Austin Wuthrich shakes hands with Capitals brass after being selected 107th overall. (AP Photo)
PITTSBURGH – In their prior history, the Washington Capitals had selected two players total from the United States Development Program. They tripled that number in rounds four through six of the 2012 NHL Entry Draft Saturday, picking four players out of Ann Arbor to help replenish their prospect pool.
Thomas Di Pauli, Austin Wuthrich, Connor Carrick, and Riley Barber all heard their names called as part of four consecutive Washington selections through the middle rounds. And for every member of that team that was present at the CONSOL Energy Center, the moment was one of almost unspeakable joy.
“Unbelievable,” beamed Di Pauli, who moved to the United States from Italy in middle school to chase his NHL dreams. “At first I didn’t hear, but my mom stood up to congratulate me. Best moment of my life. I was starting to get a little nervous and shaky, so I couldn’t believe it. Dream come true. Incredible.”
“It was just as good as I imagined,” echoed Wuthrich, his voice audibly trembling. “Great feeling, and I’m just really happy that the Caps drafted me. Right around the end of the third round, my mom started to get a little nervous, which made me nervous, so I mean it’s always nerve racking, but I’m just really happy and excited right now.”
“I guess I’m just honored,” Carrick agreed. “The Capitals are a great organization, and being among some of the names of that are getting called today, it’s pretty special. You think about something like this for a long time, and it’s been a really good experience so far.”
The selection of so many American players, particularly in a row, was a change of pace for McPhee and director of Amateur Scouting Ross Mahoney. One look at the Capitals’ lineup shows a heavy reliance on European and Canadian players, with just two Americans, Matt Hendricks and John Carlson, on the current roster. In addition, as mentioned before, the Capitals had only picked two players from the USNTDP in their history prior to Saturday – winger Greg Burke in 2008 and center Travis Boyd in 2011. But Mahoney and his staff loved what he saw this year from Ann Arbor, and the selections prove it.
“I asked them [the scouts], ‘are we drafting the whole team, I mean what are we doing here,’” McPhee said. “But they said of all the teams they’ve seen, that one was the most close knit. They really liked the team, and the way they were coached and the way they played together.”
“They’re winners, they won again,” added Mahoney. “Talking to the people in that program, they said it was the best group of kids they’ve ever had, and they’ve had some great players come through the program. We think they’re all good athletes and good players and winners.”
“It’s an elite group of players within the US. Not all of the best players from the US go there, but most years they get a lot of the good players. You’re on the ice practicing every day and you’re working out off the ice with elite athletes, which is only going to make yourself better. Then they play in the national tournaments. So I think it speeds up their development, maybe more than the other young players their age.”
While his change of pace in scouting selections was noticeable, Mahoney noted that the Capitals did not make a conscious choice to pick players from the NTDP. He just felt that great players fell into Washington’s lap at desirable positions in the draft.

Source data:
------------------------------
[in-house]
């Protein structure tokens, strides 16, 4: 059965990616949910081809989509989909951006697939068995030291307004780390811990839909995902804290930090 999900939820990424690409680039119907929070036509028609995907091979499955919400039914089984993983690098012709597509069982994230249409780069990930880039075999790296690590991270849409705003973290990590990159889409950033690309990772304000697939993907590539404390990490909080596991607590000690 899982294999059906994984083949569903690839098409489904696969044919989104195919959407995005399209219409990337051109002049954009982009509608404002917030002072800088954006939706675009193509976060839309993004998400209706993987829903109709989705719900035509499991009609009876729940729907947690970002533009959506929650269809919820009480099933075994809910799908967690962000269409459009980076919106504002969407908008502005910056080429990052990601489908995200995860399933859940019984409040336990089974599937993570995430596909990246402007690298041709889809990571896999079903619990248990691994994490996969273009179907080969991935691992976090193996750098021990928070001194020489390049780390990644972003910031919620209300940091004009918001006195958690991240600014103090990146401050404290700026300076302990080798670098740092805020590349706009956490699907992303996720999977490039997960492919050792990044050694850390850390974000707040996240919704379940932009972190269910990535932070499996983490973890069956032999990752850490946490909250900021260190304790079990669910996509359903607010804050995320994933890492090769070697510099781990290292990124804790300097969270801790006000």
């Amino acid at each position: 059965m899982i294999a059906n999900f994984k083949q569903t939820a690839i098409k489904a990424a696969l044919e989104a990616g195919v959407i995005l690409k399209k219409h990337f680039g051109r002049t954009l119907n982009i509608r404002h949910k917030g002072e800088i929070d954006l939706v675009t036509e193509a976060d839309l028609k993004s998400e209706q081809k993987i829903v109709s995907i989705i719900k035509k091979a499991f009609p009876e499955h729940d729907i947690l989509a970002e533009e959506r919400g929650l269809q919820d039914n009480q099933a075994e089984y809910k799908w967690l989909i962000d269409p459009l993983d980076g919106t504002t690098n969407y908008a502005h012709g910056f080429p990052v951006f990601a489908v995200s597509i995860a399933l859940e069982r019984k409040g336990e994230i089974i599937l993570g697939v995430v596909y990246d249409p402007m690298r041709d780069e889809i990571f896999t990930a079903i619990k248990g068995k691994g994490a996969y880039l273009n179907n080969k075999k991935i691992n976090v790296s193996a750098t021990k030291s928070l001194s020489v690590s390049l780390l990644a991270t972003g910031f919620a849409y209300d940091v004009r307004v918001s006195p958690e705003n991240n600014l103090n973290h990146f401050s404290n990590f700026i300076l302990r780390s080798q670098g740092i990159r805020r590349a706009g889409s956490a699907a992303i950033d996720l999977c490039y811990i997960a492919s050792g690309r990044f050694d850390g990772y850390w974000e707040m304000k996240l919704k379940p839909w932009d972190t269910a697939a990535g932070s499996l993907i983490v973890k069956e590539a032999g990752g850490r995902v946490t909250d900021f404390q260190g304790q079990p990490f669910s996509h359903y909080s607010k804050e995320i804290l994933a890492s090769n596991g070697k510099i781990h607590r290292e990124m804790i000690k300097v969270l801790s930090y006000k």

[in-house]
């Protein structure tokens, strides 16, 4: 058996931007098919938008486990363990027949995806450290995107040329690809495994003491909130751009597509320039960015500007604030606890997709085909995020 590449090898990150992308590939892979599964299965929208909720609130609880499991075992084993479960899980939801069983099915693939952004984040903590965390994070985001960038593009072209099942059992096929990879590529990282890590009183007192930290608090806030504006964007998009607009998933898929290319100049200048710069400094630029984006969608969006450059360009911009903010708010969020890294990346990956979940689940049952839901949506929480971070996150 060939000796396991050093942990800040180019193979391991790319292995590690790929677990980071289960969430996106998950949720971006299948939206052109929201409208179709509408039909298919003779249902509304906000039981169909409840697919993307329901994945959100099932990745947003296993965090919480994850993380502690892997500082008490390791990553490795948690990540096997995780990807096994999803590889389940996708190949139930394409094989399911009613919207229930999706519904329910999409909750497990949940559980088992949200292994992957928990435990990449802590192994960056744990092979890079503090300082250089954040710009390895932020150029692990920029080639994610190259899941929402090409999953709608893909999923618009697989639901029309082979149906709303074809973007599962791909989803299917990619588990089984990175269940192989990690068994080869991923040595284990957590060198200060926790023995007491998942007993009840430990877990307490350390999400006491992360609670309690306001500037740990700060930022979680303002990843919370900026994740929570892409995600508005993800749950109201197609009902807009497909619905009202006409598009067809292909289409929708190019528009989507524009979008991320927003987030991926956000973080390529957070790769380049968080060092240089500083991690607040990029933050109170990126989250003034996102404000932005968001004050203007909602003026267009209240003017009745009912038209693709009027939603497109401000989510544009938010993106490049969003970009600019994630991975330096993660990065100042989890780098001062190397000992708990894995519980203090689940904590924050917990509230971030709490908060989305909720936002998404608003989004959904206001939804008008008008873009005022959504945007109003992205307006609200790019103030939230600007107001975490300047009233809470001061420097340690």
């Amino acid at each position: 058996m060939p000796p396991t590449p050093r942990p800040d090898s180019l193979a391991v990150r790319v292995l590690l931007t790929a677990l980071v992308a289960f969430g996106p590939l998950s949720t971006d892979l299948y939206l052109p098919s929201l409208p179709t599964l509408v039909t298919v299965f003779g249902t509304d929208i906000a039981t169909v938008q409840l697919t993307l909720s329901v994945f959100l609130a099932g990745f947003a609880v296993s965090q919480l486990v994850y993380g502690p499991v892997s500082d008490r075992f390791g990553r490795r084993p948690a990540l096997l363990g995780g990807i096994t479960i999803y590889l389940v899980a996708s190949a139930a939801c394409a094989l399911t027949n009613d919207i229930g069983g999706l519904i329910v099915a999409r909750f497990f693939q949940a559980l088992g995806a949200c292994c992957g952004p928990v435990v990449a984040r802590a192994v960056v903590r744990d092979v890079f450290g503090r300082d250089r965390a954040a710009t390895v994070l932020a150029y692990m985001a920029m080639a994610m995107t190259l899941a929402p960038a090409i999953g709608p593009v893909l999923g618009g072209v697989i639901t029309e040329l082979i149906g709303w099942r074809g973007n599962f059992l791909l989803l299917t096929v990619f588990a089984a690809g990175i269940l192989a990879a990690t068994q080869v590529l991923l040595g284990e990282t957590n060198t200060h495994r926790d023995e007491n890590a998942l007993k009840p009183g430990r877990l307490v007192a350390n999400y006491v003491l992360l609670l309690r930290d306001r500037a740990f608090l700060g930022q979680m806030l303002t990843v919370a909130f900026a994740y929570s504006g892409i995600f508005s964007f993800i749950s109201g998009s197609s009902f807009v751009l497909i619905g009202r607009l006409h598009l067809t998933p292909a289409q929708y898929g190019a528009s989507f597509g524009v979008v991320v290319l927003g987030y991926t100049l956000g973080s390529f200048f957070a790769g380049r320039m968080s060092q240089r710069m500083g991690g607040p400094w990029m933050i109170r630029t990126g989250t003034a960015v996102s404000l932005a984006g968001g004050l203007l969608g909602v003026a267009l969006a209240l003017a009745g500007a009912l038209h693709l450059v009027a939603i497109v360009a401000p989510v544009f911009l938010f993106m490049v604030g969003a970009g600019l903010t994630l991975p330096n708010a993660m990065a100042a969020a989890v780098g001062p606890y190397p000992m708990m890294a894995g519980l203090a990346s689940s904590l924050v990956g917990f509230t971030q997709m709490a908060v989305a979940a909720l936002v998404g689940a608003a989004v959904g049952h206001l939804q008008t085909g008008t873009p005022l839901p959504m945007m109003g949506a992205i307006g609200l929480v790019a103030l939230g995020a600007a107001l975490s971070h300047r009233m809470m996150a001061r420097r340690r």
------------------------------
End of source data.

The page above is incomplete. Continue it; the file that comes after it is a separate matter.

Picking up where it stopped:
“We just make our list, and take the best available players,” he said. “It just happened that this year we ended up with more than we have before.”
Despite being a haven for some of the best American players in the world, the Development Program has also grown in stature over the last few years as the league that it plays in, the United States Hockey League, has increased in stature. With the NTDP players facing stiffer competition, their draft stock has risen.
I think the league does do a great job,” said Danton Cole, who coached all four Capitals draft picks at one point over the last two seasons in Ann Arbor. “I think the coaching and the development, they’re getting better and better, and the league reflects that. I think the guys from the USHL and from the Development Team have gone on in the past and have done very well and proven it to be a good system. It’s a tough league, it’s tough to score in, it’s a mature league and they play a good brand of hockey, and that helps them out.”
“Day in day out at the NTDP we work very, very hard,” added Carrick. “It’s a very competitive environment, amongst my teammates, it really pushes guys. You’re practicing with, and playing against, and competing with guys like Jacob Trouba, and you know Seth Jones, some top round guys. If you’re not able to hold your own, they are going to be able to handle the extra ice time. You have to be able to get better or someone else will, and that’s why we are very successful.”
With the Capitals having made ten selections in this draft, as many as the last two years combined, all of the players from the NTDP are only a part of what Washington was able to accomplish, however.
But that doesn’t change the dreams of anyone. All of the NTDP players want to make an impact – and they know the work has just begun.
And maybe, just maybe, the work will pay off.
Harry Hawkings is a college student credentialed to cover the 2012 NHL Draft and the Capitals for RtR. Follow him on Twitter here.